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Re: Newbie Notes

Hi, Craig -

First of all, thanks for your kind words on lwn.

craig wrote:

> [...] I thought I'd share some of the challenges and
> roadblocks I experienced along the way and some suggestions for docs
> etc.


> Q1: Can I make a probe conditional per-pid in the "if" clause? What
> *can* I do there?

The [man stap] page covers probe conditionals this way:

       Probes may be decorated with an arming condition, consisting of a
       simple boolean expres‐sion on read-only global script variables.
       While disarmed (inactive, condition evaluates to false), some
       probe types reduce or eliminate their run-time overheads.  When
       an arming condition evaluates to true, probes will be soon
       re-armed, and their probe handlers will start getting called as
       the events fire.  [...]

The key is that these conditions are -arming conditions-.  They cannot
possibly use contextual values such as pid(), because in order to even
evaluate that condition, the probe would have to be armed & running!  In
contrast, "boolean expressions on read-only global variables" may be
evaluated anywhere: namely at the conclusion of all the probes that
actually modify those variables.  Then those probes can enqueue an
arm/disarm operation.

> Q2: Can I "return" or "exit" from a probe in a handler body or probe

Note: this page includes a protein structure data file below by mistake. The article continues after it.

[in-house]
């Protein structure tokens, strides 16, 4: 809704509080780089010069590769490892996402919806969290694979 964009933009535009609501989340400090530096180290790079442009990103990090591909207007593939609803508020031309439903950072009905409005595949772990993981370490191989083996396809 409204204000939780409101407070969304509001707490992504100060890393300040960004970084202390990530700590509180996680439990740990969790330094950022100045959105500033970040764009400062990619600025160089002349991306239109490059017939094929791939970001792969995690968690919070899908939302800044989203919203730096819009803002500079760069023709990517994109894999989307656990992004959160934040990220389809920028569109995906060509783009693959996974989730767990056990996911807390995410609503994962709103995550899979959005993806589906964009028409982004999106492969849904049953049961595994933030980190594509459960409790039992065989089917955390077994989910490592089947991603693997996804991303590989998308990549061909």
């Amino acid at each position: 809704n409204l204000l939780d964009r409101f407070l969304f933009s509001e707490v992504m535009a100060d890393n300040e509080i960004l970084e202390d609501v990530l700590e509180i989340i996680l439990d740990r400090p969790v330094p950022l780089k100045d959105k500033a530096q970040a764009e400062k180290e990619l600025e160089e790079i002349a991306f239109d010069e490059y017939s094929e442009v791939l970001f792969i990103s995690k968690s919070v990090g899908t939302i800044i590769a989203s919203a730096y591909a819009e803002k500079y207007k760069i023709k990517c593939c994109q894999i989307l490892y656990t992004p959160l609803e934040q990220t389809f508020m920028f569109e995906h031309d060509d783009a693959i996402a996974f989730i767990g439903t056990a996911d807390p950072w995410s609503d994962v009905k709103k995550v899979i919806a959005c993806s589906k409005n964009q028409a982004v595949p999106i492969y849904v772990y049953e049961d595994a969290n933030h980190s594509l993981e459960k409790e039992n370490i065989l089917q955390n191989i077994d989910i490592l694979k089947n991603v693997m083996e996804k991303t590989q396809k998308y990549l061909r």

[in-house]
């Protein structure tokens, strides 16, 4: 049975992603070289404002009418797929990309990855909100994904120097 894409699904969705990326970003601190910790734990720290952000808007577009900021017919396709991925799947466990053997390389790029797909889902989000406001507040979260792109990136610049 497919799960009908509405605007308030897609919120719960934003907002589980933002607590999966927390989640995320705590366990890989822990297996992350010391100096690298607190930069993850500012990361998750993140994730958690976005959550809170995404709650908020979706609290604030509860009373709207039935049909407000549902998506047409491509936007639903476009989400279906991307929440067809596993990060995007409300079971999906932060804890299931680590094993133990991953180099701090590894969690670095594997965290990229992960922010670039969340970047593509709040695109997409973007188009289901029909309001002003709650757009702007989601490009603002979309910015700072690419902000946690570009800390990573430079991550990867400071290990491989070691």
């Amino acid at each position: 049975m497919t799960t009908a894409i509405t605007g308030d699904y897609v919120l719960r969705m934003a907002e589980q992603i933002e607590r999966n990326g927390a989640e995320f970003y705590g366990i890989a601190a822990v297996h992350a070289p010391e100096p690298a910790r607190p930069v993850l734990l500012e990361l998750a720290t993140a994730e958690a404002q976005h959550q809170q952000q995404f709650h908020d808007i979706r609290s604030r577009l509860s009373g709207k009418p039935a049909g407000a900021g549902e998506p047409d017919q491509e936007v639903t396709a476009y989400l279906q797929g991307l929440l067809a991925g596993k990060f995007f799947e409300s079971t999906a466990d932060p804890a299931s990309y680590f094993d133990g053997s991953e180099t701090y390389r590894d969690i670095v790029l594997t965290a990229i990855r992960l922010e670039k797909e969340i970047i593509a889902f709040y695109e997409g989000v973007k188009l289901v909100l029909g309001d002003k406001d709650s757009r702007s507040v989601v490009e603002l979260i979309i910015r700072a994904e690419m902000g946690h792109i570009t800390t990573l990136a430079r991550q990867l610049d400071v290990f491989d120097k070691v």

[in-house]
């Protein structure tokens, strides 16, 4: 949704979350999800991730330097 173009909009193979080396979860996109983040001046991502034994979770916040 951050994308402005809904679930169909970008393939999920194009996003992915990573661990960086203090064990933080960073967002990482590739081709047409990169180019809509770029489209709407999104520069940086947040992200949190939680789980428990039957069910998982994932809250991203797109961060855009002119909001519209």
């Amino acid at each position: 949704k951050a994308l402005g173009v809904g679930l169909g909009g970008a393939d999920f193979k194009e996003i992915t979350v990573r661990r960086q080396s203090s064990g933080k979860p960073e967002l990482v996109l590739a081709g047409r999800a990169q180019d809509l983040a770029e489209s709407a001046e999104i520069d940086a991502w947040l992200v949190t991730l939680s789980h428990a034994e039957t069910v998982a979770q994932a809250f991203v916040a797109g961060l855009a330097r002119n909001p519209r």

> alias handler body?

"next", as in awk.  This too is in [man stap].

> [...]
> I know I can set a variable in the alias body, then test it in the
> main probe body, but that's ugly and cumbersome. Is there a better
> way?
> [...]
> I'd like to be able to  instead
> probe myproc.something = probe process("myproc").function("something") {
>   if (@var("foo") == 0)
>     return;
> };

Say "next" instead of "return", and bob is your uncle.

> Especially since the unused variables warnings stap emits mean that
> probe alias handlers that define variables tend to create huge amounts
> of warnings spam if some users of the alias don't care about all the
> variables.

Unused variables defined in aliases should not generate any warnings; or
maybe you're using "stap -u" ?

> Q3: Some way to mark individual variables to suppress unused warnings?
> ---------------
> In probe alias bodies it's often useful to define a set of variables
> for use by the probe(s) that use the alias. But stap likes to spam
> warnings about these if not all of them are used by all probes.

That's not normal behaviour.  One point of aliases is to define a whole
menu of potentially useful variables, which a probe may quietly choose
from.  If that's not working, please report.

> Q4: tapscript backtraces from runtime faults, errors, etc, macro
> expanded-from for errors at runtime?
> --------------
> Say I have some macro @MY_MACRO(x) or some function my_function(x).
> I do something in the macro that raises an error() or fault.
> The error from stap only reports the line number of the macro or function.

Aha.  Hmm, this has come up before, but I don't think we recorded it
properly as an RFE (request-for-enhancement) BZ.  It shouldn't be too
hard, given that we do track statement-by-statement where we are, in the
context->last_stmt variable.  We would have to make that nestable, by
storing it inside the context->locals[LEVEL] struct instead.  It's a bit
of work but not that much.  Might you be interested in giving
implementing it a try?

> Q5: is there any way to get the len()/size() of a non-statistical array?

There should be.  As you realize, statistics arrays are more complicated